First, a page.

The elevator takes you down to sea level (and costs just R$0.50 for both), and straight to Mercado Modelo, which claims to be the largest handicraft market in Latin America. If ‘handicraft’ includes fake Manchester United and Barcelona football shirts, then I’d totally agree! It also has lots of awesome stuff, like traditional dresses, pots and clayware and some amazing homebrew cachaca! If you’re in Salvador, you should go. You could easily spend an hour or two wandering the endless corridors. The view from the restaurants above is eye candy too.
Museu de Arte Sacra
Fancy a bit of culture in your eyeballs? The Museum of Sacred Art didn’t initially sound like my cup of tea. I love ancient architecture, paintings and sculptures… but religious art can be a bit dry for me.
It’s a little one trick pony for my taste. That being said, I’d genuinely recommend a look around this museum if you’ve got a few spare hours. It has a nice mix of the dry and interesting.
It’s set back a little from the main road, and in Salvador that’s never a good thing. It’s not the safest city in the world, and so you generally want to stick to the main streets. We had no trouble as it was the middle of a busy day but if you have any doubts, take a taxi.
The main building is church/covenant, with lots of varied exhibitions spread around the premises. Paintings, sculptures, unusual collections as in the photo… it has enough to keep you wandering from room to room.
We arrived late (entry is R$10 or R$5 for students), so were hurried around a few rooms to make sure we didn’t clock up any overtime for the clergy. This may explain why were the only ones there but, as I’ve read in other Tripadvisor reviews, the remote location and lack of promotion means you’ll hardly be fighting through throngs of peopleto view the pieces.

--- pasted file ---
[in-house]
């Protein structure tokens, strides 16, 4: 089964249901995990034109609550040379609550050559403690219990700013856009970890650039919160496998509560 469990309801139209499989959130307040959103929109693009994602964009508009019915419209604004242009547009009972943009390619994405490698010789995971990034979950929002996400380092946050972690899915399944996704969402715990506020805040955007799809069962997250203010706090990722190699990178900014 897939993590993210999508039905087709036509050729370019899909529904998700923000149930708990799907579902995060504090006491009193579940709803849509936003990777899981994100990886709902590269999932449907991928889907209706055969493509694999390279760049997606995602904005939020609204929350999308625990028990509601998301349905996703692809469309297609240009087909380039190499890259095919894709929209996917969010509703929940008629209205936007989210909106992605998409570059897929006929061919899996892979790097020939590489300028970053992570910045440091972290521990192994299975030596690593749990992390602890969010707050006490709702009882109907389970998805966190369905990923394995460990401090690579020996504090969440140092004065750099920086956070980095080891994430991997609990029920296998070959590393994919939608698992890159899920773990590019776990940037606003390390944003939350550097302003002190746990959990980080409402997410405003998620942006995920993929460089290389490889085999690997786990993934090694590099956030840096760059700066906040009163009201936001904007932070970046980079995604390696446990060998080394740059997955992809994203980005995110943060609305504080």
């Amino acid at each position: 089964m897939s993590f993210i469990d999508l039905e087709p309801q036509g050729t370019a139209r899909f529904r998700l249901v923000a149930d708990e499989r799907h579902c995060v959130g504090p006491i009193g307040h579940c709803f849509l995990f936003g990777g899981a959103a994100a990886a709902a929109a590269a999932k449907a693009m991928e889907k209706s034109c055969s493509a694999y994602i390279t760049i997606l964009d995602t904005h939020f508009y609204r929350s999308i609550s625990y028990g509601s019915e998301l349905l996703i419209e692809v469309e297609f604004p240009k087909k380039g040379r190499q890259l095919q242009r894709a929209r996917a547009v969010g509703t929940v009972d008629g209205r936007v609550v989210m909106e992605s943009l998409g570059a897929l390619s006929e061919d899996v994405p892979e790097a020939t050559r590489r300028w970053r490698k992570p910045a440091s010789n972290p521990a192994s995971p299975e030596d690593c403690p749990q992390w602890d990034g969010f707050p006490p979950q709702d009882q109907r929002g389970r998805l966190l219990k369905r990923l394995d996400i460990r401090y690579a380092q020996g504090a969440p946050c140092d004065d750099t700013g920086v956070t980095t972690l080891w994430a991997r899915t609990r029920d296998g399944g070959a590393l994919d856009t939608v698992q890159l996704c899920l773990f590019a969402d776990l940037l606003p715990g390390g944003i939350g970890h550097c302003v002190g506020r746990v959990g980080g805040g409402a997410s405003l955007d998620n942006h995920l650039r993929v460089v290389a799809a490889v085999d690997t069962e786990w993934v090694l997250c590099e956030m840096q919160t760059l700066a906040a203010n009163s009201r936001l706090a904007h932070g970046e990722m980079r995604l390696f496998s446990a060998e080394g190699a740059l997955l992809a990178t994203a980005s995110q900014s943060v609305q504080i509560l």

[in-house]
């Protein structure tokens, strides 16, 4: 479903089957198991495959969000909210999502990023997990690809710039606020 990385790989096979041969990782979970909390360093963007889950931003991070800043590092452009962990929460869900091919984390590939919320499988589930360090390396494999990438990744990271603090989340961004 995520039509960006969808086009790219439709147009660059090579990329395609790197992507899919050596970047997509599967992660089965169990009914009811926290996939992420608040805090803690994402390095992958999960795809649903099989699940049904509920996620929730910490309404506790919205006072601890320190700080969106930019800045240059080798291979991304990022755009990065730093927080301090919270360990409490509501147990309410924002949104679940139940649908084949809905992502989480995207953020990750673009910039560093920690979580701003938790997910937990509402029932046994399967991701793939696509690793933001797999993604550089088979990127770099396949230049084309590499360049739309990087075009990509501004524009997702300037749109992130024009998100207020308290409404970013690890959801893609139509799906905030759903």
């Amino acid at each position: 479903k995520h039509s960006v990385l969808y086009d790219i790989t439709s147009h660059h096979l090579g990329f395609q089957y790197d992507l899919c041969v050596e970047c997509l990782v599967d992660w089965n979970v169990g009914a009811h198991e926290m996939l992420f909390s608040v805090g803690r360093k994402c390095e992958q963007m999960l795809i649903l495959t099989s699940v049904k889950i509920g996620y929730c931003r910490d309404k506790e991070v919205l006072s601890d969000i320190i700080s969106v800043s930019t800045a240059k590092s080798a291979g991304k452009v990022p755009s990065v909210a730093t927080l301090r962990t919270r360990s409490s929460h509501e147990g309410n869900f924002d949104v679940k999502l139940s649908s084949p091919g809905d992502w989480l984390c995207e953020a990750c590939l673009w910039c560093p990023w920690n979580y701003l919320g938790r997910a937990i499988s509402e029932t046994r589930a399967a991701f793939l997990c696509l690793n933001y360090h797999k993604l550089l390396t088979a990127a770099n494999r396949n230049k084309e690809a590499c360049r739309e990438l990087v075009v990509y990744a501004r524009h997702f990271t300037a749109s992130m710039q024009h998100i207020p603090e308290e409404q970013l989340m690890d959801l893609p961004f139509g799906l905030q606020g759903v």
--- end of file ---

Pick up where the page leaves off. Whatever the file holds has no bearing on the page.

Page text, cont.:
Fascinating Fact: From the 146 windows of the Museum of Sacred Art you can see the entire Bay of All Saints, from Itaparica Island to Maré Island.
Forte de Santo Antônio da Barra
After a few days surrounded by people <<insert shudder here>> the call of the sea was too strong, so we had to explore the salty goodness.
It’s a really pleasant walk along Avenida Sete de Setembro to the Bahia Naútico Museum. The first Portuguese building erected in Bahia in 1501, it’s looking good for its age. For all the fear of Salvador being dangerous, we felt perfectly safe wandering the coastline.
After the gentle walk you’ve got a choice of beaches and a handful of restaurants, and it seems far far away from the tourist bustle of Pelourinho.
Fascinating fact: This is one of the many routes the street carnival takes every year (Knowledge bomb! Carnaval is not just in Rio!) Trio Eletrico (think of a party bus on steroids, crack and helium combined) drives for 4.5 km with an unrelenting, inexhaustible crowd of people in tow from Oninda beach until Barra Beach. Have a look:
It would be one hell of an experience! A tad claustrophobic perhaps, but if you can’t stand the sweaty, heaving, oppressive lack of personal space then I’d surmise that Carnival isn’t for you.
Back to our own (much more tranquilo) adventure, our Airbnb was a little bit out of town, which was no bad thing. It set us back R$134,88 total plus R$6 for the bus ride in and out of town.
For complete transparency, if you use our Airbnb link, you’ll receive £25 in travel credit when you sign up, and we’ll get £15 credit too… winner winner chicken dinner!
If you’re exploring Brazil then I’d say Salvador is an absolute MUST. You won’t need weeks in the centre, but I’d say to get a true taste of the African tradition, flavour and influence then you’ll absolutely want to add it to your itinerary.
So how much have we spent in total so far?
Bus to Salvador: R$104
Airbnb in Salvador: R$134,88
Bus into town: R$6 per day (x3)
A juicy dinner in an Italian restaurant: R$74
Entry to Jorge Amado museum R$10
Acarajé: R$5 (x2)
Total – R$350.88 (£70.42)
And what have we learnt so far?
Even after such a horrendous start, Salvador still has a strong, warm glow.
I need more Acarajé in my life (and you do too)
Choose your time wisely when visiting Salvador. If you want action, Carnaval time is between January and March. April and May are much calmer and you still get glorious weather (although we had to hide from a particularly savage rain shower after the trip to the lighthouse)